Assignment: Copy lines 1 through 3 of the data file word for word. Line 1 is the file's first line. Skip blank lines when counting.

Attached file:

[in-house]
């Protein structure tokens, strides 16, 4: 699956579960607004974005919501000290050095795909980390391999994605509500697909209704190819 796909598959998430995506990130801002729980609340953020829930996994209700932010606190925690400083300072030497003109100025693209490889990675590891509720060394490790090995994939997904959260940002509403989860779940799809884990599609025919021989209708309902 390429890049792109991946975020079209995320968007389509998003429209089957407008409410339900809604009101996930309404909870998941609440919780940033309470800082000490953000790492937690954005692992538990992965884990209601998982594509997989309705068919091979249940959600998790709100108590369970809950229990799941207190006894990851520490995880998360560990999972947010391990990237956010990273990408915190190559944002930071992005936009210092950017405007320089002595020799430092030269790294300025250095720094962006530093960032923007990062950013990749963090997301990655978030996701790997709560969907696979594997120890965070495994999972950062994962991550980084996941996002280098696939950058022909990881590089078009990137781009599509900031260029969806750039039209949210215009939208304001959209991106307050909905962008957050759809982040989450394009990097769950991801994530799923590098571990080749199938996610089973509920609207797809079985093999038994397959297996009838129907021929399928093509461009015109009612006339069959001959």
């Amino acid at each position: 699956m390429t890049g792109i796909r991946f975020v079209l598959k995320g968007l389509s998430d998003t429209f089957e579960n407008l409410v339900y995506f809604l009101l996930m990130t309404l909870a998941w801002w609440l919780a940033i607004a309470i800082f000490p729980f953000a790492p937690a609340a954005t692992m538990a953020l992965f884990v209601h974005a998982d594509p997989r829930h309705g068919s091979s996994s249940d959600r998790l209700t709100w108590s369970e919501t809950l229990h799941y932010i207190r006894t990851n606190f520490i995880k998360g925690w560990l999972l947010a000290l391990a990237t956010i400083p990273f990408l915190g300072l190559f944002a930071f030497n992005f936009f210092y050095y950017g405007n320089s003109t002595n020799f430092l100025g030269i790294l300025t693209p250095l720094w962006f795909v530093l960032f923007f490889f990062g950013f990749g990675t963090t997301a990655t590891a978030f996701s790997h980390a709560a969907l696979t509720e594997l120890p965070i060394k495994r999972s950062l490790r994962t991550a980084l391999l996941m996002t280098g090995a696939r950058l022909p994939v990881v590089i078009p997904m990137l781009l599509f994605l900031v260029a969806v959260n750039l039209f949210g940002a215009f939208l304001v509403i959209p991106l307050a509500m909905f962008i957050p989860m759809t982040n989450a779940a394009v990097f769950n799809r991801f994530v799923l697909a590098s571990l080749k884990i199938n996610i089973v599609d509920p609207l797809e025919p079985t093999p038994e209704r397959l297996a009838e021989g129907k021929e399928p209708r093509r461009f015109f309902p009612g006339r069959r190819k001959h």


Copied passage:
[in-house]
């Protein structure tokens, strides 16, 4: 699956579960607004974005919501000290050095795909980390391999994605509500697909209704190819 796909598959998430995506990130801002729980609340953020829930996994209700932010606190925690400083300072030497003109100025693209490889990675590891509720060394490790090995994939997904959260940002509403989860779940799809884990599609025919021989209708309902 390429890049792109991946975020079209995320968007389509998003429209089957407008409410339900809604009101996930309404909870998941609440919780940033309470800082000490953000790492937690954005692992538990992965884990209601998982594509997989309705068919091979249940959600998790709100108590369970809950229990799941207190006894990851520490995880998360560990999972947010391990990237956010990273990408915190190559944002930071992005936009210092950017405007320089002595020799430092030269790294300025250095720094962006530093960032923007990062950013990749963090997301990655978030996701790997709560969907696979594997120890965070495994999972950062994962991550980084996941996002280098696939950058022909990881590089078009990137781009599509900031260029969806750039039209949210215009939208304001959209991106307050909905962008957050759809982040989450394009990097769950991801994530799923590098571990080749199938996610089973509920609207797809079985093999038994397959297996009838129907021929399928093509461009015109009612006339069959001959």
């Amino acid at each position: 699956m390429t890049g792109i796909r991946f975020v079209l598959k995320g968007l389509s998430d998003t429209f089957e579960n407008l409410v339900y995506f809604l009101l996930m990130t309404l909870a998941w801002w609440l919780a940033i607004a309470i800082f000490p729980f953000a790492p937690a609340a954005t692992m538990a953020l992965f884990v209601h974005a998982d594509p997989r829930h309705g068919s091979s996994s249940d959600r998790l209700t709100w108590s369970e919501t809950l229990h799941y932010i207190r006894t990851n606190f520490i995880k998360g925690w560990l999972l947010a000290l391990a990237t956010i400083p990273f990408l915190g300072l190559f944002a930071f030497n992005f936009f210092y050095y950017g405007n320089s003109t002595n020799f430092l100025g030269i790294l300025t693209p250095l720094w962006f795909v530093l960032f923007f490889f990062g950013f990749g990675t963090t997301a990655t590891a978030f996701s790997h980390a709560a969907l696979t509720e594997l120890p965070i060394k495994r999972s950062l490790r994962t991550a980084l391999l996941m996002t280098g090995a696939r950058l022909p994939v990881v590089i078009p997904m990137l781009l599509f994605l900031v260029a969806v959260n750039l039209f949210g940002a215009f939208l304001v509403i959209p991106l307050a509500m909905f962008i957050p989860m759809t982040n989450a779940a394009v990097f769950n799809r991801f994530v799923l697909a590098s571990l080749k884990i199938n996610i089973v599609d509920p609207l797809e025919p079985t093999p038994e209704r397959l297996a009838e021989g129907k021929e399928p209708r093509r461009f015109f309902p009612g006339r069959r190819k001959h």